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As the holidays approach and toy catalogs arrive in the mail, it is easy to become overwhelmed with all the choices.  Even the most popular items can present hidden hazards for your little ones.  So, when checking off your list, make sure to adhere to the following safety guidelines:

  • Make sure toys are age appropriate. This is first and foremost. It might sound obvious, but most injuries occur when parents give their children toys that are too advanced - what's perfectly safe for your 10-year old may pose a serious danger to your 4-year old. Never buy toys with the idea they will grow into them.  Pay attention to the age recommendations on the product packaging - this will help you choose toys that are safe and will hold your child's interest. Remind older children to keep intricate toys away from their younger siblings.
  • Avoid choking hazards. Swallowing small parts is the leading cause of toy-related injuries and deaths, particularly in kids under 3. As any parent knows, toddlers have a tendency to put anything and everything in their mouths, so it's important to steer clear of toys containing small pieces, especially marbles or balls that could potentially get lodged in a child's throat. Never let a young child play with deflated objects, like broken balloons, or any toys that can fit through a toilet paper roll, which is slightly larger than the size of a child's windpipe. 
  • Be sure toys are well made. This is important because small children will often pull off pieces, like the eyes and nose on a stuffed animal if they are not securely fastened. Toys made of flimsy plastic can snap, leaving sharp jagged edges that can cut or small pieces that a child can choke on. Make sure to buy toys that are durable and immediately discard any broken toys in your home.  For small tots, avoid buying toys that contain magnets. They can detach and wind up in a child's mouth - if more than one is swallowed, they can attract to each other in the intestinal tract.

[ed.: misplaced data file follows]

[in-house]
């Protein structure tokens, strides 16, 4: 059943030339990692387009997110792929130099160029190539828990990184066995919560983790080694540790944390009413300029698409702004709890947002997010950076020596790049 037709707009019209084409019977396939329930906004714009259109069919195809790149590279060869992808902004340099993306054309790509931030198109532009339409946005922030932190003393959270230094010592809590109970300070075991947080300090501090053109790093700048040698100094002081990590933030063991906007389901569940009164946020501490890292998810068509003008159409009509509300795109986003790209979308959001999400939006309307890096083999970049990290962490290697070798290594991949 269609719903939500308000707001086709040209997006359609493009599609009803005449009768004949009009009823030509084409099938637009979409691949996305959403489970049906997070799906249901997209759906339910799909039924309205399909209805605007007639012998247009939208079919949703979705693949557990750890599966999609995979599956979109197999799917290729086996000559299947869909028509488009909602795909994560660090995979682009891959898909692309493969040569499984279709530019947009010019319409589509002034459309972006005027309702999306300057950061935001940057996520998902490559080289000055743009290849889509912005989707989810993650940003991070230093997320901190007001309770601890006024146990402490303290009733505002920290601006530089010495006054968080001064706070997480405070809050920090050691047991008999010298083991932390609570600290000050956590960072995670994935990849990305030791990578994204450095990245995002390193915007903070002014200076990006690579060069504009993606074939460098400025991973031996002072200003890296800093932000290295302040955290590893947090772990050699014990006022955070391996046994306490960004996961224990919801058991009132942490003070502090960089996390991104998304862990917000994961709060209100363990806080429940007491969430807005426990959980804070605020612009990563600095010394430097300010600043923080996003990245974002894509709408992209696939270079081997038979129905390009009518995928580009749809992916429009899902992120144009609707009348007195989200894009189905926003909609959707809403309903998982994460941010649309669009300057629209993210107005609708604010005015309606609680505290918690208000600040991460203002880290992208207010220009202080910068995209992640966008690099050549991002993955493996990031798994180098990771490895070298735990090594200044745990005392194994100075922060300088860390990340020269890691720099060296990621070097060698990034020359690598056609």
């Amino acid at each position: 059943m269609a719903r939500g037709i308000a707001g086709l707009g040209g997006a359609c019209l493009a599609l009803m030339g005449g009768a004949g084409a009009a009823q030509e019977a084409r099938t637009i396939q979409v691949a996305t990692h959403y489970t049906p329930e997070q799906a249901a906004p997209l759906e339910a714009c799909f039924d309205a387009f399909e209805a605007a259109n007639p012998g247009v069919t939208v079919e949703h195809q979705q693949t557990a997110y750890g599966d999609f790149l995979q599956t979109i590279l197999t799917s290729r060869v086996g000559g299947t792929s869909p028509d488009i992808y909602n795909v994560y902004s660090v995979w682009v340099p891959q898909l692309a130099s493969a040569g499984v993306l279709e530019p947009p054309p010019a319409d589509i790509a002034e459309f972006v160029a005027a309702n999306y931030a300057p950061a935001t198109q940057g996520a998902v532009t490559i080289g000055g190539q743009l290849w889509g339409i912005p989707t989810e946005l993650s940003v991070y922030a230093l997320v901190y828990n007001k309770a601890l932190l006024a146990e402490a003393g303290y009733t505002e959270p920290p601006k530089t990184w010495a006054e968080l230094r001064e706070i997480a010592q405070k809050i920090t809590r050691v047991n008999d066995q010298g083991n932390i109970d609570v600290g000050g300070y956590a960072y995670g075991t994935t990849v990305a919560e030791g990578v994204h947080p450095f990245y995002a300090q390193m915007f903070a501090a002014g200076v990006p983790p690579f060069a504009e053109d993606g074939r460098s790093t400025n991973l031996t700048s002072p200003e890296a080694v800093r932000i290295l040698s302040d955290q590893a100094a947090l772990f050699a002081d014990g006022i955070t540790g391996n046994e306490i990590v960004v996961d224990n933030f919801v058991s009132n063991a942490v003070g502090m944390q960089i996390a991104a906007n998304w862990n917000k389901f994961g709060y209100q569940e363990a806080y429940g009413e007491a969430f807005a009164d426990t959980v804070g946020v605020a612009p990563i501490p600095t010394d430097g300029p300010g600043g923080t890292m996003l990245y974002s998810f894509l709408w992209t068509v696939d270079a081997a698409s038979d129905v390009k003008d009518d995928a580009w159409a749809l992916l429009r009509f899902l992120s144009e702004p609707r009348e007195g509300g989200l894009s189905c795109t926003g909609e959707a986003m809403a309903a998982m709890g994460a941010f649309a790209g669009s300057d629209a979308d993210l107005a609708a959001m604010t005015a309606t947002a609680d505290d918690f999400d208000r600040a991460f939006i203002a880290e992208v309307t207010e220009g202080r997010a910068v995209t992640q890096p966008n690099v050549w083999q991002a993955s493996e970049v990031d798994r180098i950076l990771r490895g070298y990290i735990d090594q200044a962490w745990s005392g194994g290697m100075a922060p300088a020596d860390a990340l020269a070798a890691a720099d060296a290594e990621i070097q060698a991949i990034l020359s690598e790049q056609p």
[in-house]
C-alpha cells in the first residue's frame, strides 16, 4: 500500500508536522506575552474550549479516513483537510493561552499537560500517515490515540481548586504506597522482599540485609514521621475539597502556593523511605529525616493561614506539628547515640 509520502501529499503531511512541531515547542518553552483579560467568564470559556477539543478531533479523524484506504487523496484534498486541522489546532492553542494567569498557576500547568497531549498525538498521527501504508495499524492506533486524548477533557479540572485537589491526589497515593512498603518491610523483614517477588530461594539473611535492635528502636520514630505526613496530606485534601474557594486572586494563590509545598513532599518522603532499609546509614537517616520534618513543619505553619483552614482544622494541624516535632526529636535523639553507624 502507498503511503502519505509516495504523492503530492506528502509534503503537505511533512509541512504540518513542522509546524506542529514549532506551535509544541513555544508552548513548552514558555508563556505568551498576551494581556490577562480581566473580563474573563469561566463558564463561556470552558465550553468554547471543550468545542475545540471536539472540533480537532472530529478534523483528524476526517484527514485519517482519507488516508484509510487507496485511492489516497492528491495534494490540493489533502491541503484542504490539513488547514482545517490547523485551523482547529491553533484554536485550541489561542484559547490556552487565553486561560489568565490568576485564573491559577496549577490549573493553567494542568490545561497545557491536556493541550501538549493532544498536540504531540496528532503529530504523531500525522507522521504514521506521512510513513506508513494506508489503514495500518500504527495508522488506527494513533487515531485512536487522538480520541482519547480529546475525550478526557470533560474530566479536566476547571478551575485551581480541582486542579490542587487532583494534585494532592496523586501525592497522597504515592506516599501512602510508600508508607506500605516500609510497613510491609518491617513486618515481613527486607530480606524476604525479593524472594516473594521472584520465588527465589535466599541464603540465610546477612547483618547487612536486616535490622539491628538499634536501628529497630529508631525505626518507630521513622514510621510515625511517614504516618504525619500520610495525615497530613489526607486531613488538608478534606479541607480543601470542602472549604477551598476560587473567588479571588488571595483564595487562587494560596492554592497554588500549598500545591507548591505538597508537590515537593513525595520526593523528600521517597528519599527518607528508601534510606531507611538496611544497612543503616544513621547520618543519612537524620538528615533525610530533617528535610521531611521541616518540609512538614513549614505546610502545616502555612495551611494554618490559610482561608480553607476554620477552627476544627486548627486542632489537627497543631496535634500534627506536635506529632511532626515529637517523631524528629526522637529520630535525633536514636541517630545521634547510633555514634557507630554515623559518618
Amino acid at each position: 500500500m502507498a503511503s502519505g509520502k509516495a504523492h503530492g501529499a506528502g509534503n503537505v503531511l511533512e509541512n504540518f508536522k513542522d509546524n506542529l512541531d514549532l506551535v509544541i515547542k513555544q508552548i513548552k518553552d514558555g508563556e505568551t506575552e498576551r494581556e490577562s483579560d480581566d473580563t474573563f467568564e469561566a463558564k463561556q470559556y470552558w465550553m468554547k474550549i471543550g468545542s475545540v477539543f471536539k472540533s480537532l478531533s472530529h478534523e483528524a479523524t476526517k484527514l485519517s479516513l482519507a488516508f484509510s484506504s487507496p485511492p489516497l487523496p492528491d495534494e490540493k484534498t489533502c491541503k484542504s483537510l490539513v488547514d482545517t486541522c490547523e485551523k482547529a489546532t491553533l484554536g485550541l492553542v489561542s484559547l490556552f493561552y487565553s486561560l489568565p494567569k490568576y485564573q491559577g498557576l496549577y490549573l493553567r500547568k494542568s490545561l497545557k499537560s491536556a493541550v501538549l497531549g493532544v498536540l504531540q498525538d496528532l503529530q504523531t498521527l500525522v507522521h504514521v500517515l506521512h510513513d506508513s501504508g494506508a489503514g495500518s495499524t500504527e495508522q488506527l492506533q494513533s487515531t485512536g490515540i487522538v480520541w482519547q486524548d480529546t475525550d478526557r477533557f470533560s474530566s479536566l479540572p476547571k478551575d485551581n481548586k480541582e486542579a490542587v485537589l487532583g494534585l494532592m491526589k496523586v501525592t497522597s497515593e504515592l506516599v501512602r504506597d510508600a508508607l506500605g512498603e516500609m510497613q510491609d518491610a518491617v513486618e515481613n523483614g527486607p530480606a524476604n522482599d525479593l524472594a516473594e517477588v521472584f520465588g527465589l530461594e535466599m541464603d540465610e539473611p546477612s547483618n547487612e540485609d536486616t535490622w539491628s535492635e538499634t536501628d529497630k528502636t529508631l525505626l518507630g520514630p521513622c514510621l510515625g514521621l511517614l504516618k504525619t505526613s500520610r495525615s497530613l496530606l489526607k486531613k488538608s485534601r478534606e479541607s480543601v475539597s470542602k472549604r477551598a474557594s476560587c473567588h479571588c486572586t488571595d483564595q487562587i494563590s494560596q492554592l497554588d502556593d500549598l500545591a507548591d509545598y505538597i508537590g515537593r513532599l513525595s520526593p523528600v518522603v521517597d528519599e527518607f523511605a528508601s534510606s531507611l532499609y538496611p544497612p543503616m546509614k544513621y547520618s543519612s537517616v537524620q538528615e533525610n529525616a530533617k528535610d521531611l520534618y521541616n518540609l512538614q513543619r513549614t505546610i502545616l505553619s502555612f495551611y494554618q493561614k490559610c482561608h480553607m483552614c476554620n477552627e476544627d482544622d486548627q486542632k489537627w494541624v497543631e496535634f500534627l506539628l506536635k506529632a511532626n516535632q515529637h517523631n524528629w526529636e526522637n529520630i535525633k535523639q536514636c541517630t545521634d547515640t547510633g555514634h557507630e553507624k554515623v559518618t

• Beware of toxic substances. When most parents think of 'toxic toys' they think of lead paint, and with good reason. The effects of lead poisoning are well documented. But with lead banned from children's products, some manufacturers are using cadmium, an even more dangerous heavy metal that is not currently regulated in children's jewelry. Like lead, cadmium can delay brain development in young children and long-term exposure can cause kidney problems and cancer. To be safe, it is best to buy only kids' jewelry made in the U.S. with the metal content displayed.
  • Be careful about excessively loud toys. The American Society for Testing and Materials (ATSM) has put out acoustic standards for handheld toys, but there are still toys on the shelves that do not comply and can cause hearing damage to young children. You don't have to measure the decibels of every noisy toy, but if it sounds too loud to you, it's probably too loud for your child.
  • Avoid certain "action" toys. There are certain toys that are dangerous for children of any age, and you'll know them when you see them because they typically resemble weapons and have parts that fly off. These toys, which include paintball guns, slingshots, and high-powered squirt guns, can seriously injure kids who are targeted. Avoid buying these toys, and if you do purchase them, only allow children to use them under strict adult supervision.

The holidays are a special time, especially for our children, and with a little precaution and forethought you can make it a happy and, most importantly, a safe holiday season.​​